This is a wonderful and easy soup to prepare. Epazote is a Mexican herb with a strong flavor, so adjust the amount to your preference!
Serves 4. Serving size: 1 cup
6 6-inch corn tortillas 1 Tbsp canola oil 1 medium onion, peeled and finely chopped 1 garlic clove, minced 1 15-oz can diced tomatoes with juice 2 Tbsp chopped cilantro 4 cups low-fat, low-sodium chicken broth 1 fresh epazote leaf, if available, or 1/4 tsp dried epazote 1/4 tsp hot chile flakes or crushed red pepper 1/4 cup shredded reduced-fat jack or muenster cheese
1. Heat oven to 400°F. Cut tortillas into thin strips. … » More …
In the not-so-old days, circa the mid-1990s, a small farmer along Washington’s southern coastline could rake enough cranberries—and money—from just 10 acres of bogs to send the kids to college and maybe have enough cash left to spend Christmas in Hawaii.
Since the late 1990s, however, some cranberry farmers have been bogged down in another shade of red: debt.
“Now,” says Kim Patten, Washington State University Extension’s cranberry specialist based on the Long Beach Peninsula, “both husband and wife better be working outside jobs and having the kids go to college on their own—and never have a day off.”
An expanding supply of cranberries outran … » More …
The setting is elegant, the food divine, the wine fine and endless and magnificently diverse. On a Sunday evening in June, the Grand Pennington Ballroom at Spokane’s Davenport Hotel is filled with representatives of more than 60 Washington wineries and 20 area restaurants, caterers, and markets-and hundreds of Washington wine devotees.
Taste Washington has paired samplings of Washington food and wine, much to the gathering’s enjoyment. In the process, the celebrants are supporting Washington State University’s fledgling Viticulture and Enology Program and the School of Hospitality Business Management, as well as the Davenport District Arts Board.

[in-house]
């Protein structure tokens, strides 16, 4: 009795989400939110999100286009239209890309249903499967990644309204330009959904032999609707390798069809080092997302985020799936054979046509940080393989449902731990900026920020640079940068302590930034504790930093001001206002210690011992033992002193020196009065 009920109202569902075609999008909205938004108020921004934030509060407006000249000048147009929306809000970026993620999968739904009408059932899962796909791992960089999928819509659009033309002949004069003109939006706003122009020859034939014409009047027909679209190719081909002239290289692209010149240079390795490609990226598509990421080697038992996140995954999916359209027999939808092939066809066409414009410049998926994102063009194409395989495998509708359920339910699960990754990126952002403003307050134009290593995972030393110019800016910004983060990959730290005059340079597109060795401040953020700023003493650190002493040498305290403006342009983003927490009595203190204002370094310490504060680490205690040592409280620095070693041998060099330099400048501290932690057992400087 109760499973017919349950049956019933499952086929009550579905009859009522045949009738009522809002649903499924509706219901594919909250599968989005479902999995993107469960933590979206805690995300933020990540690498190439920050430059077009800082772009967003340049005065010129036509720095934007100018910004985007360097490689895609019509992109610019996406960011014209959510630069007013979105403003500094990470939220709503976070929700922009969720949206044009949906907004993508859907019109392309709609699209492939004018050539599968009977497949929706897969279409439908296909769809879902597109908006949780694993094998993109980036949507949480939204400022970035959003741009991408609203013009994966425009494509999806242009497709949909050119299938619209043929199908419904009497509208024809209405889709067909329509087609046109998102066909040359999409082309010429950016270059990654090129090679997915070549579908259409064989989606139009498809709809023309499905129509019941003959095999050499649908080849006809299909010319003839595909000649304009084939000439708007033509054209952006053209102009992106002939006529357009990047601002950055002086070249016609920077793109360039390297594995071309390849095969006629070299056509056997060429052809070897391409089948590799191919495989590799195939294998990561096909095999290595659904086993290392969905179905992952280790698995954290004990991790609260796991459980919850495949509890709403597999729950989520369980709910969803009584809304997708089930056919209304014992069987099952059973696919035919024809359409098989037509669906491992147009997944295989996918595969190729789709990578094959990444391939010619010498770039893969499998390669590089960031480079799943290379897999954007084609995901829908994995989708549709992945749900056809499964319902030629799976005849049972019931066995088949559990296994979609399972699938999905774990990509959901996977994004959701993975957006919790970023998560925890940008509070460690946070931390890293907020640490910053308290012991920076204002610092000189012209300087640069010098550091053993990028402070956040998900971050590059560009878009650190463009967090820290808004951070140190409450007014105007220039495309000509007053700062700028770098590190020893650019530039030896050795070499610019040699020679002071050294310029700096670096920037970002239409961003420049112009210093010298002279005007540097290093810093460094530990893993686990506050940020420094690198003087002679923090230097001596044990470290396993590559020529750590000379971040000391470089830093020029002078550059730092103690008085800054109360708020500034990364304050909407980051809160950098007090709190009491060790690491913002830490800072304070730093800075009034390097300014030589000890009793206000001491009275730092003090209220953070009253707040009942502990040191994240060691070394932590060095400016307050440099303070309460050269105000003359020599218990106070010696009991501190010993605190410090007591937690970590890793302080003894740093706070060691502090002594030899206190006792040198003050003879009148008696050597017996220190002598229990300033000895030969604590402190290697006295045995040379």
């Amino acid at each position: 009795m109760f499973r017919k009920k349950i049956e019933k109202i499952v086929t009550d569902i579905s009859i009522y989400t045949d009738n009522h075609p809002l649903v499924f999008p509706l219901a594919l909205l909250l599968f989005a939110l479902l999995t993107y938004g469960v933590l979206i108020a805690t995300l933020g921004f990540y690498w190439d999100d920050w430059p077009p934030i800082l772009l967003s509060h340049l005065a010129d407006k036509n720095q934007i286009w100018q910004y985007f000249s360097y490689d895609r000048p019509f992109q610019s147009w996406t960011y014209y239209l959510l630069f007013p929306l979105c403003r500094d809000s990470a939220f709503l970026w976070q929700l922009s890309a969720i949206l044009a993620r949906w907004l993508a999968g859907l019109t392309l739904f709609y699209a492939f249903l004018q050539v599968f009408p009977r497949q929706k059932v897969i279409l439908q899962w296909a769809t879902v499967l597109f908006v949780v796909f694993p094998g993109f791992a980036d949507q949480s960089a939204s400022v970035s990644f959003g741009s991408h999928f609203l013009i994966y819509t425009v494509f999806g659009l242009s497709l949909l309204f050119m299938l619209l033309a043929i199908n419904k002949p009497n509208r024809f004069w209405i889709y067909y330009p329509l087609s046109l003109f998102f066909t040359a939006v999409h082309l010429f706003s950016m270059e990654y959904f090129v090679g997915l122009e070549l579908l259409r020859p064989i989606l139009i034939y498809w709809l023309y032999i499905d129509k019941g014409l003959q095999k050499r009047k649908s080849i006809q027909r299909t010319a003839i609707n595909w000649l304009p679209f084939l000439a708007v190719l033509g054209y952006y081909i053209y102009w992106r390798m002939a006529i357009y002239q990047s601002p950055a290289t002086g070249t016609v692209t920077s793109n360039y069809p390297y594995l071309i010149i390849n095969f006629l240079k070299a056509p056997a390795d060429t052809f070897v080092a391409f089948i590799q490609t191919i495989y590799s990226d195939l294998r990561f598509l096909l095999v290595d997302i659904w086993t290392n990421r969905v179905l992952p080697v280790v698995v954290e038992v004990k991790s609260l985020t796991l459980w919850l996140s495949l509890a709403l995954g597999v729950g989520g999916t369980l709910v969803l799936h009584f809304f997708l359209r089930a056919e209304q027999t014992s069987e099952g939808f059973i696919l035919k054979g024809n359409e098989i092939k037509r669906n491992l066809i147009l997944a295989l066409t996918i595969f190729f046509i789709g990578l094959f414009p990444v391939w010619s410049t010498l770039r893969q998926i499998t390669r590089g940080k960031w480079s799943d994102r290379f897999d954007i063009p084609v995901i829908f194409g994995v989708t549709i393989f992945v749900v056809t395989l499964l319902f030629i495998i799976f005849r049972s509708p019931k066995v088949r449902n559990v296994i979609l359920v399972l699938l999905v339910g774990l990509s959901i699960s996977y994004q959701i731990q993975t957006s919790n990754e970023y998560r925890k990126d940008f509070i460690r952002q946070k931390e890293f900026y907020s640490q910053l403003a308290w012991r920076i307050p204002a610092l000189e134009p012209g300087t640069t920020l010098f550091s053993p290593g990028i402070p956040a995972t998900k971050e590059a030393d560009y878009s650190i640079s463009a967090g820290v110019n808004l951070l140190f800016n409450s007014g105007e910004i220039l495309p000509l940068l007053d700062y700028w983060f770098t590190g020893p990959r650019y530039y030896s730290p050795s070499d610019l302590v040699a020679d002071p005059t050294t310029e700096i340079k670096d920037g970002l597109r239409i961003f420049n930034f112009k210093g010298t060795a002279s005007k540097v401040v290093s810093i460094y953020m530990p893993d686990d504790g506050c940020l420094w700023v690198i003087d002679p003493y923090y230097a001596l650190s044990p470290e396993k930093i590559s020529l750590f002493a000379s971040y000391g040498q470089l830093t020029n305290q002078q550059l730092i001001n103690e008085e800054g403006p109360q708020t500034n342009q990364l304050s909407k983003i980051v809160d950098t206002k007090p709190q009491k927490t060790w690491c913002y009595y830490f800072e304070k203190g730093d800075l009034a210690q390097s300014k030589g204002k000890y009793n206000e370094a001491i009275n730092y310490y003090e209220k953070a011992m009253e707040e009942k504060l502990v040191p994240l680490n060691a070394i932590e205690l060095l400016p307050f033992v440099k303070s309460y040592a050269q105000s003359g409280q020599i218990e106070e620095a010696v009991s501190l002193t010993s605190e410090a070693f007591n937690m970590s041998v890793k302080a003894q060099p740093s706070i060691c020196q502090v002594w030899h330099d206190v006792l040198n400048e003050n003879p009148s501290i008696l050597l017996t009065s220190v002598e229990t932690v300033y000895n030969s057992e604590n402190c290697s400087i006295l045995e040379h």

A celebratory note also resonates among the participants who … » More …
Remember when picking a potato was easy? You had your choice: bake or boil?
Today there are dozens of decisions. Waxy? dry? fingerling? yellow? red? blue? banana?
That world of choice started the early 1980s, when the Yukon Gold emerged from a breeding program in Canada. The yellow potato’s creamy texture and buttery taste made it an instant hit. Chefs roasted it with garlic, mashed it with Gorgonzola, and paired it with the likes of duck and filet mignon.
But while our potato palate was expanding in one direction, it was narrowing in another. Shortly after Yukon Gold’s debut, the Russet Norkotah sprouted on the … » More …
If sublimity is a perfectly ripe watermelon, then where do 101 varieties take you?
I used to think watermelon was pretty much watermelon. Aside from some variability in ripeness and sweetness, you taste one, you taste them all. I am pleased to report that, as with a select few other things, I was wrong.
Last August  I was fortunate to be in Vancouver on the day that Carol Miles hosted her watermelon tasting. That summer, as well as the previous, Miles had conducted variety trials of small “icebox” watermelons, in order to determine their suitability for organic production by small farmers in western Washington.
In March, Don Olmstead Jr. (’70 Hort.) watches over his cherry trees night and day, ready to activate a heating system or switch on the wind machines to protect the tender buds from a killing frost. It’s a task he shares with his son and business partner, Don Olmstead III (’98 Hort.).
In April, the Olmsteads worry about pollination, which only works if pollen is on the blossoms and the weather is right for insect activity. Since most cherries can’t self-pollinate, there must be another variety close by and in bloom. To facilitate cross-pollination, the Olmsteads hire one beehive per acre, inviting a few million … » More …
In a wooded spot a half-mile from Washington State University’s Pullman campus, an older woman with long braids and an apron emblazoned with the words “got buns?” tended an alderwood fire. Geraldine Jim, a salmon expert from the Warm Springs Reservation in Oregon, used the back of a pickup truck as her staging area. She threaded the salmon halves lengthwise onto long, stripped sticks of dogwood and ironwood. While the fish roasted, she circled the fire, running her hand up the skin side to feel for doneness. She pointed out how a half-section of the fish is threaded down the stick, the thin tail end … » More …